A robust jobs report for November and upward revisions on the previous two months reinforced expectations that the Fed will raise interest rates at their mid-December meeting. Speculators have increased the odds of a rate hike to 79 percent in the futures market. If they are correct, this will be the last full week of the zero-interest rate policy since 2008. Though the market has prepared by pricing in the hike and investors have responded favorably, the potential exists for some volatility should data points over the next ten days catch speculators, traders and/or investors off-guard.
The November retail sales report due out on Friday will provide an indication of consumer sentiment and holiday spending. October’s wholesale inventories report, another important consumer barometer with significant influence on the GDP calculation, will be released on Wednesday and could shift the Atlanta Fed’s GDP Now estimate, which is currently forecasting growth of 1.5 percent this quarter.
Earnings season draws to a close this week with top companies scheduled to report, including Adobe Systems (ADBE), AutoZone (AZO), Costco (COST), H&R Block (HRB) and luxury homebuilder Toll Brothers (TOL). Better than expected earnings and retail sales data will continue the upward momentum enjoyed by the market for nine of the past ten weeks. Home builders have rallied slightly over the past month to a near 52-week high which could be further fueled by a strong report. TOL comprises more than 7 percent of iShares US Home Construction (ITB).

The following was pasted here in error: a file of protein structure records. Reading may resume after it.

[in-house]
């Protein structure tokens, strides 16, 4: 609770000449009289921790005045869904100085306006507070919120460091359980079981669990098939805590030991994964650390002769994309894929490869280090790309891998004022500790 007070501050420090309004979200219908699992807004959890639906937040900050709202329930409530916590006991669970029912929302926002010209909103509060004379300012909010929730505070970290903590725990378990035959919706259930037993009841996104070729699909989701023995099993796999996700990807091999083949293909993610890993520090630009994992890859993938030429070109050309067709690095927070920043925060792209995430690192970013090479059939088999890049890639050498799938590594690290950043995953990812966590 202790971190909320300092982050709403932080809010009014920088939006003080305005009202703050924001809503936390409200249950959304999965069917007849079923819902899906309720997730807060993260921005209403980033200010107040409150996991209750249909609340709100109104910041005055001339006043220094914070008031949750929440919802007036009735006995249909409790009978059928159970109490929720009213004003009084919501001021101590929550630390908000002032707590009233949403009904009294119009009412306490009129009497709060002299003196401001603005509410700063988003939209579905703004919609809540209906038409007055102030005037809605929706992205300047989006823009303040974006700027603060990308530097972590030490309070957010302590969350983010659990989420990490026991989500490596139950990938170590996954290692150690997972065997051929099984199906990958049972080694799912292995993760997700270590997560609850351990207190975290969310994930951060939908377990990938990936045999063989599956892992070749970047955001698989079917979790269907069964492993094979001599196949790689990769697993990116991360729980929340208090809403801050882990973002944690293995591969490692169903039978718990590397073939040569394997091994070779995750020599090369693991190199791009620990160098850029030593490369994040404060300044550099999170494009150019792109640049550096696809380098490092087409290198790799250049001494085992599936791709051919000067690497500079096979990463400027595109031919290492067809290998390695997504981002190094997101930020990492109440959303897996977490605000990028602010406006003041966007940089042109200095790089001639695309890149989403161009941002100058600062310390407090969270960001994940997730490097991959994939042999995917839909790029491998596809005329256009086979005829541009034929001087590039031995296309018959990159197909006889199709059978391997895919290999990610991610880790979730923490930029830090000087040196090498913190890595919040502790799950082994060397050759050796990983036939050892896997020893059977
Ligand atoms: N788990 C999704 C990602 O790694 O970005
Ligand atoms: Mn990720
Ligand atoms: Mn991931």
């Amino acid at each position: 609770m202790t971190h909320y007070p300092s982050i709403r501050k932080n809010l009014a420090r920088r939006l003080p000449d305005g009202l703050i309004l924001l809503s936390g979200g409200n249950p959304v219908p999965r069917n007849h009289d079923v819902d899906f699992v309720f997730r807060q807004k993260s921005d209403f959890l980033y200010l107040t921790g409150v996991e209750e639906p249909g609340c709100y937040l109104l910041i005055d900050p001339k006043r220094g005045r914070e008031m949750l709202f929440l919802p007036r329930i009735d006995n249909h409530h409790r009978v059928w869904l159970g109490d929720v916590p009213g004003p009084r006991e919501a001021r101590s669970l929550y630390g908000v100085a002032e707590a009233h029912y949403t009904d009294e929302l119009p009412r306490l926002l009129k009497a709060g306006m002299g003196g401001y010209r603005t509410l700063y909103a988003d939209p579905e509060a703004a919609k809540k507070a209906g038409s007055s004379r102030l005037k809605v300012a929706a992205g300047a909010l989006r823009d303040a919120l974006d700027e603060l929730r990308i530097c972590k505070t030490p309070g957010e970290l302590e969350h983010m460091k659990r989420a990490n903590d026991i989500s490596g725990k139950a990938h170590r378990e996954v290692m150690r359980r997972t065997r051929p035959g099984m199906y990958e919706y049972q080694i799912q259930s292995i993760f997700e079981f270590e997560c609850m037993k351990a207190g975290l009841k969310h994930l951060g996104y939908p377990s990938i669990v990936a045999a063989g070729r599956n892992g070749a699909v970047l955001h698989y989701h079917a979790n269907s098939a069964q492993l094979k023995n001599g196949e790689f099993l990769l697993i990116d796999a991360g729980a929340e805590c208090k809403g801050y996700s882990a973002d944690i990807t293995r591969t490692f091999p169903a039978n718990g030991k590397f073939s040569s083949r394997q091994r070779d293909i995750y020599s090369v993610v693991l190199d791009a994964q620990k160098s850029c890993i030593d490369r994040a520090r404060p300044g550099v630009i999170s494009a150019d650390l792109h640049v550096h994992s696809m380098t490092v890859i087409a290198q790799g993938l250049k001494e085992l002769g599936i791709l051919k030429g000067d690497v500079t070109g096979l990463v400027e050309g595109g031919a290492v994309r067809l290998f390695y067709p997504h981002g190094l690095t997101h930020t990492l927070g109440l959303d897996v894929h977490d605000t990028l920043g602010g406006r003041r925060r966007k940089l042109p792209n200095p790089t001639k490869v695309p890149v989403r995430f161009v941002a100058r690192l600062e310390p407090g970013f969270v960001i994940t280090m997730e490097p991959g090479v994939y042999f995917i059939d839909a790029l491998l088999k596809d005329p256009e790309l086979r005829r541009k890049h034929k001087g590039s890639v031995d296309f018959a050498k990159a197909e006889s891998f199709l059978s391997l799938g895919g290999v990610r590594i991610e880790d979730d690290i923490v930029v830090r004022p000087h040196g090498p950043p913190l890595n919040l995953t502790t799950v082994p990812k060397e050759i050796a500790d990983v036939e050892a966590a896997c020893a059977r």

In contrast to solid U.S. economic and equities data, commodities continue to suffer. Traders’ delayed reaction to OPEC’s decision on Friday to leave oil production unchanged led to selling on Monday. West Texas Intermediate Crude broke the $40 price level in early trading, falling to $38 and change. A test of the 2015 lows now appears likely, while Brent crude, the price for European oil, is already at a new low.
Governors are not expected to change interest rates at the upcoming Bank of England meeting. Overseas news will instead focus on China’s economic data. The world’s second largest economy’s recent struggles have resulted in falling commodity prices. China’s foreign exchange reserves fell at their fastest pace since August last month, leading investors to dump the freely traded offshore yuan. Chinese trade data, along with inflation and industrial production reports due early this week, is expected to indicate a continuation of the downward trend in economic activity. Global demand for China’s industrial commodities will be an important factor for new lows.
A weak yuan is also troubling for commodity producers and emerging markets. U.S. equities, however, should be bolstered by low commodity prices and a strong dollar, which attracts foreign investment, as well as by the traditionally optimistic holiday season.